Says Nuclear power needs to be part of energy independence plan
The Calvert Cliffs Nuclear Power plant as seen from the air Oct. 8, 2005.
(Photo courtesy of wikipedia.org. Reprinted in accordance with GNU Free
LUSBY, Md. (Dec. 4, 2007)—U.S. Senator Benjamin L. Cardin (D-MD), yesterday met with Calvert County officials and toured the Calvert Cliffs Nuclear Power plant to learn more about plans to build a third nuclear reactor at the facility.
Senator Cardin, a member of the Senate Environment and Public Works Committee, says he is a strong advocate of the United States becoming energy independent by conserving energy and developing alternative energy sources to fossil fuels.
Cardin is an original co-sponsor of the Lieberman-Warner Climate Security Act, S. 2191, which will reduce greenhouse gas emissions in the United States by 70% by 2050. The bill is scheduled for committee action on Wednesday. The legislation will help America become more energy efficient, and provide bold new incentives for renewable energy sources while moving us away from traditional coal-fired plants.
Cardin also has proposed creating a bipartisan, Blue Ribbon Commission to study and review policy changes that are needed for the United States to achieve energy independence. The Commission would meet every two years and report to Congress on how to adjust policies to achieve energy independence by 2017. Energy independence is defined as getting 90% of our energy needs from domestic sources.
Nuclear power needs to be a part of our energy strategy in helping us achieve energy independence and in fighting global warming, said Senator Cardin. However, any new facility would have to ensure the safety of our communities and the environment. He also pointed out that Marylands coastal areas are particularly vulnerable to flooding and to the effects of global warming.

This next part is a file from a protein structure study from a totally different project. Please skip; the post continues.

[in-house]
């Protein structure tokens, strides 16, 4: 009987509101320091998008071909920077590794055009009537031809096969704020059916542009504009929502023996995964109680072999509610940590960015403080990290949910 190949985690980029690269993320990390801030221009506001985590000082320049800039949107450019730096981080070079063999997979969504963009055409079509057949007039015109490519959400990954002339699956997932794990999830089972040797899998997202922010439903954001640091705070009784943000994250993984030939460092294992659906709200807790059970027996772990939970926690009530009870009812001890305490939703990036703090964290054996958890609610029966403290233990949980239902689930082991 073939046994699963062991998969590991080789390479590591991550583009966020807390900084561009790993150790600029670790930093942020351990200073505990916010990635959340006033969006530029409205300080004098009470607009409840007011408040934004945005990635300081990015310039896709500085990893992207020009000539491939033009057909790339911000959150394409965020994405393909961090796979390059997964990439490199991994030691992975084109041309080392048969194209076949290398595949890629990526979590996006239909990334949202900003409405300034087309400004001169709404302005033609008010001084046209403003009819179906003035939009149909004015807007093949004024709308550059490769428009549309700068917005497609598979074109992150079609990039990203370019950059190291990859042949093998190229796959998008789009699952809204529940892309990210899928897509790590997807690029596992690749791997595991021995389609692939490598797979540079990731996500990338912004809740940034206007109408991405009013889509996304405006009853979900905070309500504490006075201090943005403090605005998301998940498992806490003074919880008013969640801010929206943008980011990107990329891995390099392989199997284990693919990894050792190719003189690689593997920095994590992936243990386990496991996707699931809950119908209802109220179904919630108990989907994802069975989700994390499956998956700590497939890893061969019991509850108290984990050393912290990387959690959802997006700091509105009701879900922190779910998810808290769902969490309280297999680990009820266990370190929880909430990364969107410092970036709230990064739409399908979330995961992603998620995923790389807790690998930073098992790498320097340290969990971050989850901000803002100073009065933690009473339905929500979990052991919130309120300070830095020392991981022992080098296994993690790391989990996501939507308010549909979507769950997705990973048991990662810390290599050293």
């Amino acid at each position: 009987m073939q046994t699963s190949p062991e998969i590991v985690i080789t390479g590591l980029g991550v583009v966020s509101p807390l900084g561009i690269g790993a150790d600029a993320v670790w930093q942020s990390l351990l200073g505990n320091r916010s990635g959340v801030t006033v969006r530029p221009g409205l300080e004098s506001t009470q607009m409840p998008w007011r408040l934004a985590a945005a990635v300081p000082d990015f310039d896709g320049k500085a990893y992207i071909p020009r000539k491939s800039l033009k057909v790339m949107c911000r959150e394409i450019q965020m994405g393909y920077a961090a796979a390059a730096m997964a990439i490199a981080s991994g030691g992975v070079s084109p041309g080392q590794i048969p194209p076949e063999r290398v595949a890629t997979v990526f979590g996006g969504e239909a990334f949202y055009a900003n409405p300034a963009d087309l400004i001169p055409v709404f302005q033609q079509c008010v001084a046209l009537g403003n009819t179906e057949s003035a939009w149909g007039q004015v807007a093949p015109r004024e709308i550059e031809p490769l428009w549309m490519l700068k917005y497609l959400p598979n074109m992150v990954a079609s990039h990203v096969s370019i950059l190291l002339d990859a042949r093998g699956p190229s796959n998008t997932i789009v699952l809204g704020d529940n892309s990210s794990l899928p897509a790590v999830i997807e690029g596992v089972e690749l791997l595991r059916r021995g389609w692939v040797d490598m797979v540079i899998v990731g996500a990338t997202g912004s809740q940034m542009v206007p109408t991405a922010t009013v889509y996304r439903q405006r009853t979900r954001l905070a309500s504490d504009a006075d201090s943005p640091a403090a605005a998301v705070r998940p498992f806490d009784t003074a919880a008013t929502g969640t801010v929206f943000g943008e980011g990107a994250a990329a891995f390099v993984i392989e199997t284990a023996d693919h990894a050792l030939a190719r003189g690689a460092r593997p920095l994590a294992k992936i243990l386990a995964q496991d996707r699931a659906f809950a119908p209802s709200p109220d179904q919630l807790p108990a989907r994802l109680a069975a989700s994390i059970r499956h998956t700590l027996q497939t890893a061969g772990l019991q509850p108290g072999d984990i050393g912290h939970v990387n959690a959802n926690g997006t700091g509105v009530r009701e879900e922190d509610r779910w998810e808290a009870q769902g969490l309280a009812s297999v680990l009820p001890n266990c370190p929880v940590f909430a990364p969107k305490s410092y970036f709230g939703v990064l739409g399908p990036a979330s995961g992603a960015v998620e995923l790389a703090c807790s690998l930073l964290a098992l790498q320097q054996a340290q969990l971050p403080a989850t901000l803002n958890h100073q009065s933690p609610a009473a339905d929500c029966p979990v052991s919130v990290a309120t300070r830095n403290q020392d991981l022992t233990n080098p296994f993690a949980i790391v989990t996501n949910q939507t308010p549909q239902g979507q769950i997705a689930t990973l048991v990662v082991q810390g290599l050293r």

Constellation Energy and its partner UniStar are hoping to construct a third reactor at Calvert Cliffs. The extensive approval process by state and federal regulatory agencies is expected to take two years. Currently, Calvert Cliffs operates two reactors, supplying 26.2% of the electricity generated in Maryland. A third reactor is expected to almost double Calvert Cliffs energy-producing capacity.
There has been some local opposition to the proposed expansion at Calvert Cliffs. Critics point to the bottleneck on one of the key evacuation routes--the two-lane Johnson bridge that connects Calvert County to St. Mary's County. The State Highway Administration (SHA) estimates that it will take approximately nine years to construct a new companion bridge.
The Calvert County Commissioners are overwhelmingly in favor of the expansion. The local government benefits greatly from taxes and fees paid by the utility. The windfall of revenue handsomely pads the government coffers and isolates the Calvert County politicians from constituent and taxpayer outrage that affects their counterparts in other counties where there are budget shortfalls.
But, while the Calvert County taxpayers benefit from the presence of a nuclear power facility, the federal taxpayers foot the bill for many government subsidies for the nuclear power industry.
The federal government provides billions of dollars in loan guarantees to the industry. The risk of default on loan guarantees for new nuclear plants is "very high well above 50 percent," according to a May 2003 Congressional Budget Office report. Thus, the so-called "free market" corporate lenders are unlikely to loan money without government guarantees.
Federal taxpayers also subsidize some of the cost of insurance for the nuclear industry. The Price-Anderson Act limits the industrys liability to the public in the event of a nuclear accident. The Act establishes a no fault insurance-type system in which the first $10 billion is industry-funded. Any claims above the $10 billion would be covered by the federal government.
Federal taxpayers also foot much of the bill for related national security issues and disposal and storage of the highly dangerous nuclear waste.